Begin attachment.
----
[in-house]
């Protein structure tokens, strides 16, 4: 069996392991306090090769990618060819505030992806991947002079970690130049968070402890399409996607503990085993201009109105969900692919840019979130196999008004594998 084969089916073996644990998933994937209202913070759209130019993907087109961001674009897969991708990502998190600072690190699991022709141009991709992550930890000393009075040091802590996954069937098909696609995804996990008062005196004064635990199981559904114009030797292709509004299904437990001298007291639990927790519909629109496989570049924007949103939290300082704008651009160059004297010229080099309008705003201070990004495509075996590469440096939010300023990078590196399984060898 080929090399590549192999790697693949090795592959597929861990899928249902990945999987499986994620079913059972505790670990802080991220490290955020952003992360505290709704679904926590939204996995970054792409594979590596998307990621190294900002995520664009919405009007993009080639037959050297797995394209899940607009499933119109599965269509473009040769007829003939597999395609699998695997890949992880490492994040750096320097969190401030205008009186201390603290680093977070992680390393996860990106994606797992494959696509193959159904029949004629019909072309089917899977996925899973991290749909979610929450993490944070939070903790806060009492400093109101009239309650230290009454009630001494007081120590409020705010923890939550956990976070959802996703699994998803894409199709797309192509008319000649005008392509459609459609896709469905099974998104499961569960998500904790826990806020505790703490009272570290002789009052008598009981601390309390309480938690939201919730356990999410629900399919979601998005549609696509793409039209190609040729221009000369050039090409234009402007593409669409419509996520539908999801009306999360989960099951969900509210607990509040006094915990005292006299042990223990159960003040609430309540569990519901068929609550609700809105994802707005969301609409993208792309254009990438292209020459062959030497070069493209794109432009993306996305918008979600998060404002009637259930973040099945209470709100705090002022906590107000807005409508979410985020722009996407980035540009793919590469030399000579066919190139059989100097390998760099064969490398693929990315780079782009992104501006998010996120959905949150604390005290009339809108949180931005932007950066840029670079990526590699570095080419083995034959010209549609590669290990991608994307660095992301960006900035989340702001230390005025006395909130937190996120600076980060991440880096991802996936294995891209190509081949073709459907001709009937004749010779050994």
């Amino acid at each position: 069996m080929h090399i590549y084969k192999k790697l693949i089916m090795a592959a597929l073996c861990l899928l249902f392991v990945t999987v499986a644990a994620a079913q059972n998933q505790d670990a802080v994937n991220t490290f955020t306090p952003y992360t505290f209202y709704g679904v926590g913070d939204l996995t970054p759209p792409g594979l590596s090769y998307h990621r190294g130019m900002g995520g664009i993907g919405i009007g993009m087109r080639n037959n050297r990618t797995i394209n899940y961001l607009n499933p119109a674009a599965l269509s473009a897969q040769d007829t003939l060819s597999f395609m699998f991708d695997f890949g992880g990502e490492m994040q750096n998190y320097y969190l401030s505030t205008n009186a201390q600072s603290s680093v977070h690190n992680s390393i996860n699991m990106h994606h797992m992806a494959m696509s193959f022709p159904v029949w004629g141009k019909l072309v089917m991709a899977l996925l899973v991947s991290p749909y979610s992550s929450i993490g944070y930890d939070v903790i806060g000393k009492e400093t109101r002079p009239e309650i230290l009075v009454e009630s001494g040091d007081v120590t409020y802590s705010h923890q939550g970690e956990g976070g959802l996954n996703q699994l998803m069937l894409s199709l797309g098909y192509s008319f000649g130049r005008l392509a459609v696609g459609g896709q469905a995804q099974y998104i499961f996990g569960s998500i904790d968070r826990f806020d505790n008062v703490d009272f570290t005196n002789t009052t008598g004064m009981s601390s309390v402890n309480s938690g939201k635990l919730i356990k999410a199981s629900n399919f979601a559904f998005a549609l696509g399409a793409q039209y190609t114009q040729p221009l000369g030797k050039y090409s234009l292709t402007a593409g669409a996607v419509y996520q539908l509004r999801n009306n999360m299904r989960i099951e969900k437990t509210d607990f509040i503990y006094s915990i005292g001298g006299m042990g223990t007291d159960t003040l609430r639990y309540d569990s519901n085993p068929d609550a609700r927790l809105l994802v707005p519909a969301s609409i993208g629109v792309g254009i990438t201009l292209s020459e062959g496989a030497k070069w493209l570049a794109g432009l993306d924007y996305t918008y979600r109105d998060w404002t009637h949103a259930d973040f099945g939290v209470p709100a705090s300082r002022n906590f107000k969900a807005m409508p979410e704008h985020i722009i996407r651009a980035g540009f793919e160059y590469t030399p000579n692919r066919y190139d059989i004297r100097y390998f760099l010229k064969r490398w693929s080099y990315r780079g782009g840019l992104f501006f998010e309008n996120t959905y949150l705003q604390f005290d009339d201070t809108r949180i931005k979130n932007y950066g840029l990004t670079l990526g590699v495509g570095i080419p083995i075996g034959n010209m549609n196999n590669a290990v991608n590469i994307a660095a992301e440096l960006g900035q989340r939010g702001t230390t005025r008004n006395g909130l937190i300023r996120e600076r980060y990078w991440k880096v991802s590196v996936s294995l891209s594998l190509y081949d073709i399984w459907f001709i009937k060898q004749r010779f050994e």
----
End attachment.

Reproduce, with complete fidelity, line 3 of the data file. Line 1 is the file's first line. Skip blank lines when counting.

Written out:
């Amino acid at each position: 069996m080929h090399i590549y084969k192999k790697l693949i089916m090795a592959a597929l073996c861990l899928l249902f392991v990945t999987v499986a644990a994620a079913q059972n998933q505790d670990a802080v994937n991220t490290f955020t306090p952003y992360t505290f209202y709704g679904v926590g913070d939204l996995t970054p759209p792409g594979l590596s090769y998307h990621r190294g130019m900002g995520g664009i993907g919405i009007g993009m087109r080639n037959n050297r990618t797995i394209n899940y961001l607009n499933p119109a674009a599965l269509s473009a897969q040769d007829t003939l060819s597999f395609m699998f991708d695997f890949g992880g990502e490492m994040q750096n998190y320097y969190l401030s505030t205008n009186a201390q600072s603290s680093v977070h690190n992680s390393i996860n699991m990106h994606h797992m992806a494959m696509s193959f022709p159904v029949w004629g141009k019909l072309v089917m991709a899977l996925l899973v991947s991290p749909y979610s992550s929450i993490g944070y930890d939070v903790i806060g000393k009492e400093t109101r002079p009239e309650i230290l009075v009454e009630s001494g040091d007081v120590t409020y802590s705010h923890q939550g970690e956990g976070g959802l996954n996703q699994l998803m069937l894409s199709l797309g098909y192509s008319f000649g130049r005008l392509a459609v696609g459609g896709q469905a995804q099974y998104i499961f996990g569960s998500i904790d968070r826990f806020d505790n008062v703490d009272f570290t005196n002789t009052t008598g004064m009981s601390s309390v402890n309480s938690g939201k635990l919730i356990k999410a199981s629900n399919f979601a559904f998005a549609l696509g399409a793409q039209y190609t114009q040729p221009l000369g030797k050039y090409s234009l292709t402007a593409g669409a996607v419509y996520q539908l509004r999801n009306n999360m299904r989960i099951e969900k437990t509210d607990f509040i503990y006094s915990i005292g001298g006299m042990g223990t007291d159960t003040l609430r639990y309540d569990s519901n085993p068929d609550a609700r927790l809105l994802v707005p519909a969301s609409i993208g629109v792309g254009i990438t201009l292209s020459e062959g496989a030497k070069w493209l570049a794109g432009l993306d924007y996305t918008y979600r109105d998060w404002t009637h949103a259930d973040f099945g939290v209470p709100a705090s300082r002022n906590f107000k969900a807005m409508p979410e704008h985020i722009i996407r651009a980035g540009f793919e160059y590469t030399p000579n692919r066919y190139d059989i004297r100097y390998f760099l010229k064969r490398w693929s080099y990315r780079g782009g840019l992104f501006f998010e309008n996120t959905y949150l705003q604390f005290d009339d201070t809108r949180i931005k979130n932007y950066g840029l990004t670079l990526g590699v495509g570095i080419p083995i075996g034959n010209m549609n196999n590669a290990v991608n590469i994307a660095a992301e440096l960006g900035q989340r939010g702001t230390t005025r008004n006395g909130l937190i300023r996120e600076r980060y990078w991440k880096v991802s590196v996936s294995l891209s594998l190509y081949d073709i399984w459907f001709i009937k060898q004749r010779f050994e």